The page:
Everybody’s Talking About Jamie continues to go from strength to strength with the recent announcement the hit musical will be screened in cinemas this summer. We speak to ‘Pritti’ from the show, played by the WhatsOnStage Award winning …
Firstly, many congratulations on winning the WhatsOnStage award for Best Supporting Actress in a Musical. How did that feel?
Incredible! It was such a shock but it was so great to know people had taken Pritti pasha to their hearts!.
Everybody’s Talking About Jamie seems to be the show that everybody else is talking about. However, for those who aren’t in the know, can you give a brief synopsis of the show?
The show is about a sixteen year old boy who wants to explore the world of drag and the trials and tribulations that follow – who supports him, who has reservations. The message is really about celebrating your own truth and being courageous in your convictions. It’s based on a true story.
Why do you think it has struck such a chord with the public and the critics?
Despite the show being somewhat niche – about an aspiring drag queen – its core is very universal. It is about existing outside of fear and pursuing your dream. It’s also about unconditional love and support – between that of Jamie and his mum and close friends – and how integral a strong network can be.
In the show you play Jamie’s best friend Pritti. Was there anything about her and the obstacles she faces that resonated with you?
Pritti really reminds me of myself in school. I was very academic and actually quite reserved. I struggled to trust myself and not worry about every little thing. She’s very wise beyond her years and really stands by her convictions and even now she encourages me to accept myself and not apologise for who I am.
You’ve been with the show ever since its first workshops back in 2015. You and the rest of the original cast and creatives must feel quite the tight-knit family now?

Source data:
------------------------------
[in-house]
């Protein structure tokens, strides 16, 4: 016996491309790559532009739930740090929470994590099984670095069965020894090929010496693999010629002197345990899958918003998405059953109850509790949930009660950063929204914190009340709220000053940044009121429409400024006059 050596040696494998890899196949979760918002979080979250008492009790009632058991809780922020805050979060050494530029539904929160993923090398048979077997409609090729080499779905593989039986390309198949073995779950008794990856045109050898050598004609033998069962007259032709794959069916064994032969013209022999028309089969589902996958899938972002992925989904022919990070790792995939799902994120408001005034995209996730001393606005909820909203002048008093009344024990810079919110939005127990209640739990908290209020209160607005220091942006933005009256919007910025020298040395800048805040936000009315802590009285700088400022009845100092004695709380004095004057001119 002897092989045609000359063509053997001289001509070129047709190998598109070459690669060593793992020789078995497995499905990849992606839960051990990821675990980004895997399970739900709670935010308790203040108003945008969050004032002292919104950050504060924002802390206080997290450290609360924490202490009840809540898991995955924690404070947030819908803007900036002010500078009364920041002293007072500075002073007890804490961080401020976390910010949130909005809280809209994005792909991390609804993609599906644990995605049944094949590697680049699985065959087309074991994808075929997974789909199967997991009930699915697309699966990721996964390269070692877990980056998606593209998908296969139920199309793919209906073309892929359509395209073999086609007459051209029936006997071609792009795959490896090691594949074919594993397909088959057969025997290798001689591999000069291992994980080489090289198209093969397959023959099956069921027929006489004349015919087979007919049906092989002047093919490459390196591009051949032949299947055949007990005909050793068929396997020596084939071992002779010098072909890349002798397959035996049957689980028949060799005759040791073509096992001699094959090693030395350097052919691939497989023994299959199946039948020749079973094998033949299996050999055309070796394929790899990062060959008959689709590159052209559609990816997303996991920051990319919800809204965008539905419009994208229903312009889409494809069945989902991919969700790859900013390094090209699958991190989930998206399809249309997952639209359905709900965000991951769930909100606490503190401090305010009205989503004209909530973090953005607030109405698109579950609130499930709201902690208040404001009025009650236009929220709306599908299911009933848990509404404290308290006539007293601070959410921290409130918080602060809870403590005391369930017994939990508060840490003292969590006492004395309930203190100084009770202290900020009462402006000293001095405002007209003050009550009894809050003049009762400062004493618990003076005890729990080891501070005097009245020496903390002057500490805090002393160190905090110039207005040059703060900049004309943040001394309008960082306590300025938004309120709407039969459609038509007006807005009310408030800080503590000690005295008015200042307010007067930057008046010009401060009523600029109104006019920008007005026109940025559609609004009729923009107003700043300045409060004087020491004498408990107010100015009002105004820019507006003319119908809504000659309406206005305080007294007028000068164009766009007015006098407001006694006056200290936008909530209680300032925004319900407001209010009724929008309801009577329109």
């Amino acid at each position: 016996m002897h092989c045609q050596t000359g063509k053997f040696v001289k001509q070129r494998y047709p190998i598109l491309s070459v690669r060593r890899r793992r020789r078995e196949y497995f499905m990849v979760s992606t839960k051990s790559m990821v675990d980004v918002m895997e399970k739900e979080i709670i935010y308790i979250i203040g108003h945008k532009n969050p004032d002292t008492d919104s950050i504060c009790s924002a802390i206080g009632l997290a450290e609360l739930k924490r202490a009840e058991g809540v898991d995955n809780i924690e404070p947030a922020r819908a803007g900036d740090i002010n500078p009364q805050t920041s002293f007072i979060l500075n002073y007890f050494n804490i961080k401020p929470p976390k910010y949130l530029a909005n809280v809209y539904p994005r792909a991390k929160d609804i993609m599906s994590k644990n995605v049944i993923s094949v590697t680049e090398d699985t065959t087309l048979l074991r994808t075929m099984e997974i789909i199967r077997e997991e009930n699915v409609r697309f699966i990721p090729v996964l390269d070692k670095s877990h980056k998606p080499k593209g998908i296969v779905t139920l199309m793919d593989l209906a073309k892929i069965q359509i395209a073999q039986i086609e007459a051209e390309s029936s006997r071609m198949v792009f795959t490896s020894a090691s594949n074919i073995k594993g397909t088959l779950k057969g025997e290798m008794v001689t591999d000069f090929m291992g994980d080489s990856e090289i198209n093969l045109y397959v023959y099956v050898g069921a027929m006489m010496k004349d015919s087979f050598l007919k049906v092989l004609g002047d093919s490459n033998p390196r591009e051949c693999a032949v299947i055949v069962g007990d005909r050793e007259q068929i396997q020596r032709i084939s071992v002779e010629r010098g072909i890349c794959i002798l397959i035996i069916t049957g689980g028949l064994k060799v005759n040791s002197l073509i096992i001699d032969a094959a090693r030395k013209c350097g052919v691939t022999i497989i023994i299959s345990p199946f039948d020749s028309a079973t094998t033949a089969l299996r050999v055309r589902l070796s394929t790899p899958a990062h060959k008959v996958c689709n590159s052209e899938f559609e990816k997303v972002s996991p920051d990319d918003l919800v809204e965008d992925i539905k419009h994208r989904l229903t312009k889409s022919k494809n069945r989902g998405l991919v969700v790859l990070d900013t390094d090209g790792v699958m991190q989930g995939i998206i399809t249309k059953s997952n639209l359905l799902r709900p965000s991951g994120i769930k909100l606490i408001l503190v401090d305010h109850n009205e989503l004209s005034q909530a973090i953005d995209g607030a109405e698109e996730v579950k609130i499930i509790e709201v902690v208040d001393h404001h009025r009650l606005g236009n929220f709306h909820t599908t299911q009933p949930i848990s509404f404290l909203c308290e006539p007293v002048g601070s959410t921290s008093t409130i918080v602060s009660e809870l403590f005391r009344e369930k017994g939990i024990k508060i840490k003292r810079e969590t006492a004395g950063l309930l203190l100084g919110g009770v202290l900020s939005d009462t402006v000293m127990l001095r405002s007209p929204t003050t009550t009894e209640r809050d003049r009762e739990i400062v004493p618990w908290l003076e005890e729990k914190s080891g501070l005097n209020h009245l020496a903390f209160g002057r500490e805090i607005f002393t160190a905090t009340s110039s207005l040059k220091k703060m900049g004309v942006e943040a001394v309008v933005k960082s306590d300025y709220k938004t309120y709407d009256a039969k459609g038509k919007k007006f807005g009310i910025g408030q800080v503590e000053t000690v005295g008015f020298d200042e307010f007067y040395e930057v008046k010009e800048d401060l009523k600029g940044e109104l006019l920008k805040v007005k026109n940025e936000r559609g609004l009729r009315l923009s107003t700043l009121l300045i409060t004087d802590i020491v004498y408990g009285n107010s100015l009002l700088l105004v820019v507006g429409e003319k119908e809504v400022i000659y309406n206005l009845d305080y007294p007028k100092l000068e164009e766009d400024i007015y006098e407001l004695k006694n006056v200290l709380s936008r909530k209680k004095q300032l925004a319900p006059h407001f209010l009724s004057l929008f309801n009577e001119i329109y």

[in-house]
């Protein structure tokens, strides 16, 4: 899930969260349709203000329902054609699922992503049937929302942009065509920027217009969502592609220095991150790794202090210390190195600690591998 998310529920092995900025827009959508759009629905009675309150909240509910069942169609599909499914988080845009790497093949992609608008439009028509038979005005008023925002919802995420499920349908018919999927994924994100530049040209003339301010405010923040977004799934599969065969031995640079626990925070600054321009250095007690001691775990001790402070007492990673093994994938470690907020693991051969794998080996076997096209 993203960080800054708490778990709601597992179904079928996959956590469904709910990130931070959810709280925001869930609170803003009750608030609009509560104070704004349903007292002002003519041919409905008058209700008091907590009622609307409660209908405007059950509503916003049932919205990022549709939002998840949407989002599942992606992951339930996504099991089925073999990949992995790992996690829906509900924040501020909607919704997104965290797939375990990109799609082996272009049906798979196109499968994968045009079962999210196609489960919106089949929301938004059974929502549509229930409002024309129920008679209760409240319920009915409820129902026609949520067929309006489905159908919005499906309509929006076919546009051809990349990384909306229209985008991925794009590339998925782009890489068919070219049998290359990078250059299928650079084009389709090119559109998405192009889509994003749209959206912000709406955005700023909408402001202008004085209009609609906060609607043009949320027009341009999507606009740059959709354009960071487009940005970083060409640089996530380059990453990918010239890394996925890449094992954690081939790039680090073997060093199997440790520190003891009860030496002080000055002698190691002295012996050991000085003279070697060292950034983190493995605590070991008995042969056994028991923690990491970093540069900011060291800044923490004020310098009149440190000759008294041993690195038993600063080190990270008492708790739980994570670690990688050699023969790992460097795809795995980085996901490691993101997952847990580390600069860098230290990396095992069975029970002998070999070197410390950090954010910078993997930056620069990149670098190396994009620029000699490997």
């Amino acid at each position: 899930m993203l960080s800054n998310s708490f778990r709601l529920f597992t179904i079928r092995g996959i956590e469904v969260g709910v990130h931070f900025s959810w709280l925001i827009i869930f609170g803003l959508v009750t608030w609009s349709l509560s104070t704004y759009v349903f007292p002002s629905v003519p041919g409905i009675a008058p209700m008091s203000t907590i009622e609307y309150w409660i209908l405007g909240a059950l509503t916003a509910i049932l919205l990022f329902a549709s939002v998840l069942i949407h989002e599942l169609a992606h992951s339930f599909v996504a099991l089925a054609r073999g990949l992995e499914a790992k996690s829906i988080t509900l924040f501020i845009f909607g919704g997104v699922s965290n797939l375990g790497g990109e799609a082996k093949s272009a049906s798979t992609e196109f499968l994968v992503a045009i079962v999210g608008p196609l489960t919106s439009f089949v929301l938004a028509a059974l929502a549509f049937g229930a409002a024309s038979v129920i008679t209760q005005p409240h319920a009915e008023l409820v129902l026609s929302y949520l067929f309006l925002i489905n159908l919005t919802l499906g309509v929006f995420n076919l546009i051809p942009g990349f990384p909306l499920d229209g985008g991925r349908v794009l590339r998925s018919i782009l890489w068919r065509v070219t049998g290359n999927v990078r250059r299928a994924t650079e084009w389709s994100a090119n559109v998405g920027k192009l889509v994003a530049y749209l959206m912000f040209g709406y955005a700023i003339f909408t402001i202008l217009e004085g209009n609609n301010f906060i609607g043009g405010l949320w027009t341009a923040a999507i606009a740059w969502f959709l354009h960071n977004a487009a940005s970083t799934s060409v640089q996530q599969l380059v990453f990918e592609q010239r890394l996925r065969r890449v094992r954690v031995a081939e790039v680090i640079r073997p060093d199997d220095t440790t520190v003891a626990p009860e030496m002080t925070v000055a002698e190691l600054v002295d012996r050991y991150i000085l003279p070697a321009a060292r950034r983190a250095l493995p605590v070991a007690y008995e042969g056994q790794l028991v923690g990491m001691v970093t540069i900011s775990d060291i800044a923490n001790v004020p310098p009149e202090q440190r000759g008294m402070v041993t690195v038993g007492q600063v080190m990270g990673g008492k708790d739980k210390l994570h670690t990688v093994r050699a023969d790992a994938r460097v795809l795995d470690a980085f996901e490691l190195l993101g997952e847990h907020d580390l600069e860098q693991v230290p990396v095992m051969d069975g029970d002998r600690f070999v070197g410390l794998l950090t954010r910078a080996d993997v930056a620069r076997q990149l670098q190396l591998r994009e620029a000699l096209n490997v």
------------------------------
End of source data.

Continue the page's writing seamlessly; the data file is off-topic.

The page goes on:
I have such love for the cast especially those I’ve been with since the workshop. I have a crazy amount of admiration and respect for John McCrea he’s so supremely talented and about the work; I’ve been very lucky to keep learning from him since the workshops.
Through the show’s journey to the West End, have there been any major changes or developments to your character and the story?
No major changes but as an actress you make more discoveries and revelations. In the West End transfer it’s been great to grow with the character and see more people embrace her.
Was there anything in particular that you did when preparing for this role?
I definitely researched particularly about the Islamic faith and the specificity of the community in Sheffield where we were placing our show. I have Islamic family members so it was great to pick their brains and handle the portrayal as sensitively and nuanced as possible.
Being a new musical and an original cast member too, how much input did you personally get to put into the show’s creation? Was it a collaborative environment?
It was a very imaginative creative space to work in and our director really encouraged us to put our artistic stamp on the characters. It’s been great watching everyone develop and evolve with their character. It’s been very collaborative and it still is; we’re always negotiating what works on stage and what maybe doesn’t.
How does it feel to see the show blossom into such a West End hit, with talks of possibly transferring to Broadway?
No insider Broadway gossip as of yet but I would love to see the show reach more audiences.
This is the first, big West End musical people will have seen you in. Did you have much of a background in musical theatre before?
I didn’t train in musical theatre, only acting so the singing and dancing is still a struggle for me – I used to dance as a kid but certainly not to a professional standard! I’ve never had a singing lesson either so it’s been a real learning curve.
What made you get into acting in the first place – is it something you have always wanted to do?
I just always loved telling stories and the thrill of the stage!
If you weren’t an actor what do you think you would do instead?
If I wasn’t acting I’d probably be a teacher I find it very rewarding or something involving animals!
What’s the best thing about being an actor and life in London?
The best thing about being an actor is knowing you’re telling a story that’s challenging people or enlightening them in some way. The best thing about life in London is how diverse it is! A real melting pot and there’s a possibility to be anything you want to be!
Lucie was talking to Phoebe Cole
Production photography by Johan Persson
Lucie photograph by Jack Alexander
Everybody’s Talking About Jamie
Booking until 6th October